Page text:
#85

[QUOTE=KPChief;180682]Excuse me. I must have been pecking away while you were posting this. I see more where you are coming from now. However still think the USCG is sort of trapped jurisdictionally. Yes a life raft goes on a ship and a container goes on a ship but the industries involved are pretty different.

Wonder why USCG hasn’t tried harder to elaborate, then again they may just make it worse.

      • Updated - - -

NYK letting their valued customers know.

https://www2.nykline.com/help/imo_requirement_for_container_gross_weight_verification.html[/QUOTE]

Yes they are different and this underscores the CG’s problem. It’s not hard to say, hey US flag ships, get liferaft servicing at CG approved service facilities. Ok, that’s manageable, how many US ships? How many rafts? Need x number of servicing stations to meet need to service y number of rafts. Businesses will spring up and seek the appropriate CG certification. And since the ships have a year to get service, it is a manageable affair. To continue the metaphor for containers—pretend they are all liferafts, and you must only load containers ‘serviced’ by CG approved stations. You don’t have a year to do it, and the liferafts are coming from everywhere. Different story. Challenging for everyone, even the way the Brits are doing it (I posted this earlier).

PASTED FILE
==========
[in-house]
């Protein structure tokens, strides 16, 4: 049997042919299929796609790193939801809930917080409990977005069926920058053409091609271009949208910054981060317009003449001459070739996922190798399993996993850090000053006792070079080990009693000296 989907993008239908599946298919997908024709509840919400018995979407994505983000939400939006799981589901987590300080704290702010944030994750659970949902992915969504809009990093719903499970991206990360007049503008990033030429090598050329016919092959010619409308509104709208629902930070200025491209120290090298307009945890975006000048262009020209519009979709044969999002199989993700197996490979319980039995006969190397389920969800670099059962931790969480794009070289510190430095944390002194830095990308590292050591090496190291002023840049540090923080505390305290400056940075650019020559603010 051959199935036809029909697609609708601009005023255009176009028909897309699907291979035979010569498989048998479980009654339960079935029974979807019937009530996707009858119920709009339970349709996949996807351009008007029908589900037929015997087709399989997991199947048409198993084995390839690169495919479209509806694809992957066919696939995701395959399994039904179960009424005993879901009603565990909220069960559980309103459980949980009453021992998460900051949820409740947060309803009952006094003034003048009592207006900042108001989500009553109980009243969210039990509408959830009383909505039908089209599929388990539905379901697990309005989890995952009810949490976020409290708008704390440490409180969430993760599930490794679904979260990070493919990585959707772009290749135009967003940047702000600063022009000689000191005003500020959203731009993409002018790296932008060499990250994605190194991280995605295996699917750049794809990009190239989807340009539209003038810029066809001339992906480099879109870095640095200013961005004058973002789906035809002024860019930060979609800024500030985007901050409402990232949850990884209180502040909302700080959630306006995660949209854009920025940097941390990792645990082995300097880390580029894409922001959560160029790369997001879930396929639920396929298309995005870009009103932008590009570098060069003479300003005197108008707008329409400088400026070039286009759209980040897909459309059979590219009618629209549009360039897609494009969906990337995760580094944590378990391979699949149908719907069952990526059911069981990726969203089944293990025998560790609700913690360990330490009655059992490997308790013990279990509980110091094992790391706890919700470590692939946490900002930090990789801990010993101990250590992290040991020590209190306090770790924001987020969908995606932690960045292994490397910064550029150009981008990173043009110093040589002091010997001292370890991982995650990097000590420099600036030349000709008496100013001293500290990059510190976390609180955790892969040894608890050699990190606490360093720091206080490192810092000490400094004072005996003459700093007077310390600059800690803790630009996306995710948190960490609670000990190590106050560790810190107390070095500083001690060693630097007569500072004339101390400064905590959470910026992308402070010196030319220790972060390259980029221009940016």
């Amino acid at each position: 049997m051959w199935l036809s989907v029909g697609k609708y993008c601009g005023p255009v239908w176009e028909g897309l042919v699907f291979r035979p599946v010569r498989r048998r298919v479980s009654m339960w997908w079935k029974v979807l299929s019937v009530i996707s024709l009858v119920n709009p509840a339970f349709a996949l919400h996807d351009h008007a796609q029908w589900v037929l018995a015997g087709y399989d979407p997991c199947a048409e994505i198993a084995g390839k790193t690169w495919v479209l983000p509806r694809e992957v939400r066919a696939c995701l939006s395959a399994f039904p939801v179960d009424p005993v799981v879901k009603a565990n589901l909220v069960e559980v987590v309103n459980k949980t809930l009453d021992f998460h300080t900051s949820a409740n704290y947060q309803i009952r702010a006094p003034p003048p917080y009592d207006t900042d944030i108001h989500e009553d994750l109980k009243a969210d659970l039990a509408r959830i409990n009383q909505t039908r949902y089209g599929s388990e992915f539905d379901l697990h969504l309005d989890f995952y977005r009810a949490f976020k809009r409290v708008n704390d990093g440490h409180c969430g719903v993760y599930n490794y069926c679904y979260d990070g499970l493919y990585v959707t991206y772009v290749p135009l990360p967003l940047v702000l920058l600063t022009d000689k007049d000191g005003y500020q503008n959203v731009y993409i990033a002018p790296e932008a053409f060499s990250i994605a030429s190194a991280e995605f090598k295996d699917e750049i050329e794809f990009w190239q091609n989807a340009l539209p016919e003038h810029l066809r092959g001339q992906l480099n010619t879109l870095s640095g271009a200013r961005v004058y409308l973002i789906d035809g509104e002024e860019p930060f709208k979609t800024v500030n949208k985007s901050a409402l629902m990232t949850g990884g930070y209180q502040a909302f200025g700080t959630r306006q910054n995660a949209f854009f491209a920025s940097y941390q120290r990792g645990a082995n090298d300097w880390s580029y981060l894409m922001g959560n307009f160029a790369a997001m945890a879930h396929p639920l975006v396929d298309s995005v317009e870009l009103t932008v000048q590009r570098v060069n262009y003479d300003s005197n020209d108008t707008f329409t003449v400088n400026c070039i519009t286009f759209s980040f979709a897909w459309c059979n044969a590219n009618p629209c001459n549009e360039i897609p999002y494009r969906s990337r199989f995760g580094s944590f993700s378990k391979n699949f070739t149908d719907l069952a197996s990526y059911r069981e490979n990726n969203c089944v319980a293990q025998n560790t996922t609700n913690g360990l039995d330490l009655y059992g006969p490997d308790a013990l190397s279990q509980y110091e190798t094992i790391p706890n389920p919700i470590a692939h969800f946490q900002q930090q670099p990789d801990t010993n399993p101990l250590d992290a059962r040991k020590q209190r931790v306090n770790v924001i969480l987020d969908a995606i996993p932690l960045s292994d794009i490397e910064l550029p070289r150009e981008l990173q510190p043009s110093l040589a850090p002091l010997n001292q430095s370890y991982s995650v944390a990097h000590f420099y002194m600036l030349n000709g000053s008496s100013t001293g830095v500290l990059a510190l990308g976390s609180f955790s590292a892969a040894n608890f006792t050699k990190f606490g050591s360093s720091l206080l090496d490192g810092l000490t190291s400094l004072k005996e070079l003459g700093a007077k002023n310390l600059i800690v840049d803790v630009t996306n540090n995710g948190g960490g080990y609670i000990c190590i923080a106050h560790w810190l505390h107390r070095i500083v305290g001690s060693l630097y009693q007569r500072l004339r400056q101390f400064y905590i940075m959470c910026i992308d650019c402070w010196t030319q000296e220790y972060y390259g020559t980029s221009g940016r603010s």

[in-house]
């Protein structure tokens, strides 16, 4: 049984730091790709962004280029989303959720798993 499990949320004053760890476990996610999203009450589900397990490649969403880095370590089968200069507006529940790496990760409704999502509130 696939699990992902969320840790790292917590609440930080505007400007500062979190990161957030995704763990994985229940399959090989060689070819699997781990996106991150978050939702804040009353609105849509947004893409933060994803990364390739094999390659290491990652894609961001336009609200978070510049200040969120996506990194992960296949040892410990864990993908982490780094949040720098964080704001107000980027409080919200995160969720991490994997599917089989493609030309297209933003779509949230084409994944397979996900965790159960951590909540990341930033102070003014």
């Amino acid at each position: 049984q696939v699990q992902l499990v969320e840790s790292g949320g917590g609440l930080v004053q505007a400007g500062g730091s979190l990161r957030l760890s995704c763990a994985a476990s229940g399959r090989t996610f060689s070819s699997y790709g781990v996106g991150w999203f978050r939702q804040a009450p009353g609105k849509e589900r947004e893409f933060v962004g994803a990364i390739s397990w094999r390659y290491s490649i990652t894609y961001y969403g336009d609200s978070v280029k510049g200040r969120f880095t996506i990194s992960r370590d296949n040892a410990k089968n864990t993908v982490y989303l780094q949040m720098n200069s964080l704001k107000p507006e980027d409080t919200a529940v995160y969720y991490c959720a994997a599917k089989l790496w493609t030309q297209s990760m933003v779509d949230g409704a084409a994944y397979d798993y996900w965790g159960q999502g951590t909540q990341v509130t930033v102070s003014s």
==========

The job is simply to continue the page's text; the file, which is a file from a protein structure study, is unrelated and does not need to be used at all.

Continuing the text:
the challenge of the shoreside enforcement (shippers and terminals) is the problem, partly jurisdictional, partly a case of management. but that’s the problem the CG has. At IMO everyone agreed, and has the obligation to go home and make it happen. In this case, it means passing a new regulation to regulate terminals and shippers. The coast guard can do so, it did for ISPS, another SOLAS requirement that places requirements beyond just the vessel. It was obligated to do the same, but the coast guard has ‘challenges’ actually implementing regs generally and solas ones specifically–see the ongoing regulation project for SOLAS approved cargo securing manuals–15 years and not done.